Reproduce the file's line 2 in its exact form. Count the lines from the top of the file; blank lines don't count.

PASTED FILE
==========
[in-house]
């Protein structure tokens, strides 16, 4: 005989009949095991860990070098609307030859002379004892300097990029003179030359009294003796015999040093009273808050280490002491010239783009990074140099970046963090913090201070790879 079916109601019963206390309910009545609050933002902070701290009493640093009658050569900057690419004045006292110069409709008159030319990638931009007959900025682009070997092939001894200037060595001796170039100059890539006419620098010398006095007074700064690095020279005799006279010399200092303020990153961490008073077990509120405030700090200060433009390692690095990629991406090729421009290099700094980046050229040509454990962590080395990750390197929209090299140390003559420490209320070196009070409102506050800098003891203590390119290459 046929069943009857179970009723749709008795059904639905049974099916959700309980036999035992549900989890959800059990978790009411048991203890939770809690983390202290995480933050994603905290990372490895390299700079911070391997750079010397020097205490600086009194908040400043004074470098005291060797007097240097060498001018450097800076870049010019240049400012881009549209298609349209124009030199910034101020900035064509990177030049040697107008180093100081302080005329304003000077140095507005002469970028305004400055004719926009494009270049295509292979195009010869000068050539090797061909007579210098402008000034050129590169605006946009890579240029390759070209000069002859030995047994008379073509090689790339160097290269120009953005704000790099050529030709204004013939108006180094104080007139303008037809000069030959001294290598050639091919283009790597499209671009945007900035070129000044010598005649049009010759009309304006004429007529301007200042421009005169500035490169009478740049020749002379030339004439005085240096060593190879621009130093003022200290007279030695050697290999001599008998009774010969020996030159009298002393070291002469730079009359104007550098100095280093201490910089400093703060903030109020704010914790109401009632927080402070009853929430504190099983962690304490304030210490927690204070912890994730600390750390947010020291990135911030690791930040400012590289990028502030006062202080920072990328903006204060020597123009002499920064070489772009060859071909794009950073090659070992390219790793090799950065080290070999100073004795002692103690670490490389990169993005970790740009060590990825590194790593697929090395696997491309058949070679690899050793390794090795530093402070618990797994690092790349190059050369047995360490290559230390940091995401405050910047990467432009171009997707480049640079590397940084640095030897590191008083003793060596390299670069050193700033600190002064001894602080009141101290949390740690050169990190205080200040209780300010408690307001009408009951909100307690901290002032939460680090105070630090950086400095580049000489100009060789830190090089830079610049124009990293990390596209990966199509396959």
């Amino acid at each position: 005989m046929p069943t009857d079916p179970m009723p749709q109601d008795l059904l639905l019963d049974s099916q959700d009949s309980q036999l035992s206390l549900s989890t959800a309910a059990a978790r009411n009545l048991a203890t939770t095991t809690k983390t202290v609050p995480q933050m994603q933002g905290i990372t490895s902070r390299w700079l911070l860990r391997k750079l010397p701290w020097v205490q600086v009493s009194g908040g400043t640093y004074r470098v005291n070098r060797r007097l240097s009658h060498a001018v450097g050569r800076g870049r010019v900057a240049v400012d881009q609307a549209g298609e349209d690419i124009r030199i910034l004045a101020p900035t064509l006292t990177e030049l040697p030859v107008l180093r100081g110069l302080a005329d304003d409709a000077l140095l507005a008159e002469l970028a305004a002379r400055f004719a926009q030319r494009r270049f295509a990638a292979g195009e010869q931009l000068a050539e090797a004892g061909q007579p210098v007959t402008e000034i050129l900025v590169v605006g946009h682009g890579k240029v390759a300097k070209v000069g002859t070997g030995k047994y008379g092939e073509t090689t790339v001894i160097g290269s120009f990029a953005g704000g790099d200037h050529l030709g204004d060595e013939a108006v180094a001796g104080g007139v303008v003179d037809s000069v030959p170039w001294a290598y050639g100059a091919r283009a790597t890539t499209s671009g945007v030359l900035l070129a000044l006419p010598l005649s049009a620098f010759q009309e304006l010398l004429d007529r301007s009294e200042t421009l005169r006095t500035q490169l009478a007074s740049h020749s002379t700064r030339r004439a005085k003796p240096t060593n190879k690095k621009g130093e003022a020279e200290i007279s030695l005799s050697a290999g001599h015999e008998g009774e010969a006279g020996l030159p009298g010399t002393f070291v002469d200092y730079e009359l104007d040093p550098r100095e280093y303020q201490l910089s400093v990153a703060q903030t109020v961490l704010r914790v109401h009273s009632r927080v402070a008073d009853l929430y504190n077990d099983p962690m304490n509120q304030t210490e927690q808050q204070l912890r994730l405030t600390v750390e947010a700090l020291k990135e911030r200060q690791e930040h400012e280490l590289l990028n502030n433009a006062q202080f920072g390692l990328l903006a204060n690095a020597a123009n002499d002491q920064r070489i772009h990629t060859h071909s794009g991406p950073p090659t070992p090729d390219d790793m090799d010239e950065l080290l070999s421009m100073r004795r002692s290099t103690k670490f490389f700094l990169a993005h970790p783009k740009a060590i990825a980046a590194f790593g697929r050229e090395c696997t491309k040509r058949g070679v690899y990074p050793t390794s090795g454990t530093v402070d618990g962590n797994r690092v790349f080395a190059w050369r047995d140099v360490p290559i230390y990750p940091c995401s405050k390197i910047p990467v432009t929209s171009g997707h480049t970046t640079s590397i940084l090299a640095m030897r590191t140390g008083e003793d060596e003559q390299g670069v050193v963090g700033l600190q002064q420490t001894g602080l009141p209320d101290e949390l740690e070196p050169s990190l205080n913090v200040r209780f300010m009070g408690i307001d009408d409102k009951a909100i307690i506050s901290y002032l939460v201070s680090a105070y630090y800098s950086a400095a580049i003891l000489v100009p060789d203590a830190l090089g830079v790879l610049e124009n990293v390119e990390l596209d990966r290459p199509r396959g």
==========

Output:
């Protein structure tokens, strides 16, 4: 005989009949095991860990070098609307030859002379004892300097990029003179030359009294003796015999040093009273808050280490002491010239783009990074140099970046963090913090201070790879 079916109601019963206390309910009545609050933002902070701290009493640093009658050569900057690419004045006292110069409709008159030319990638931009007959900025682009070997092939001894200037060595001796170039100059890539006419620098010398006095007074700064690095020279005799006279010399200092303020990153961490008073077990509120405030700090200060433009390692690095990629991406090729421009290099700094980046050229040509454990962590080395990750390197929209090299140390003559420490209320070196009070409102506050800098003891203590390119290459 046929069943009857179970009723749709008795059904639905049974099916959700309980036999035992549900989890959800059990978790009411048991203890939770809690983390202290995480933050994603905290990372490895390299700079911070391997750079010397020097205490600086009194908040400043004074470098005291060797007097240097060498001018450097800076870049010019240049400012881009549209298609349209124009030199910034101020900035064509990177030049040697107008180093100081302080005329304003000077140095507005002469970028305004400055004719926009494009270049295509292979195009010869000068050539090797061909007579210098402008000034050129590169605006946009890579240029390759070209000069002859030995047994008379073509090689790339160097290269120009953005704000790099050529030709204004013939108006180094104080007139303008037809000069030959001294290598050639091919283009790597499209671009945007900035070129000044010598005649049009010759009309304006004429007529301007200042421009005169500035490169009478740049020749002379030339004439005085240096060593190879621009130093003022200290007279030695050697290999001599008998009774010969020996030159009298002393070291002469730079009359104007550098100095280093201490910089400093703060903030109020704010914790109401009632927080402070009853929430504190099983962690304490304030210490927690204070912890994730600390750390947010020291990135911030690791930040400012590289990028502030006062202080920072990328903006204060020597123009002499920064070489772009060859071909794009950073090659070992390219790793090799950065080290070999100073004795002692103690670490490389990169993005970790740009060590990825590194790593697929090395696997491309058949070679690899050793390794090795530093402070618990797994690092790349190059050369047995360490290559230390940091995401405050910047990467432009171009997707480049640079590397940084640095030897590191008083003793060596390299670069050193700033600190002064001894602080009141101290949390740690050169990190205080200040209780300010408690307001009408009951909100307690901290002032939460680090105070630090950086400095580049000489100009060789830190090089830079610049124009990293990390596209990966199509396959």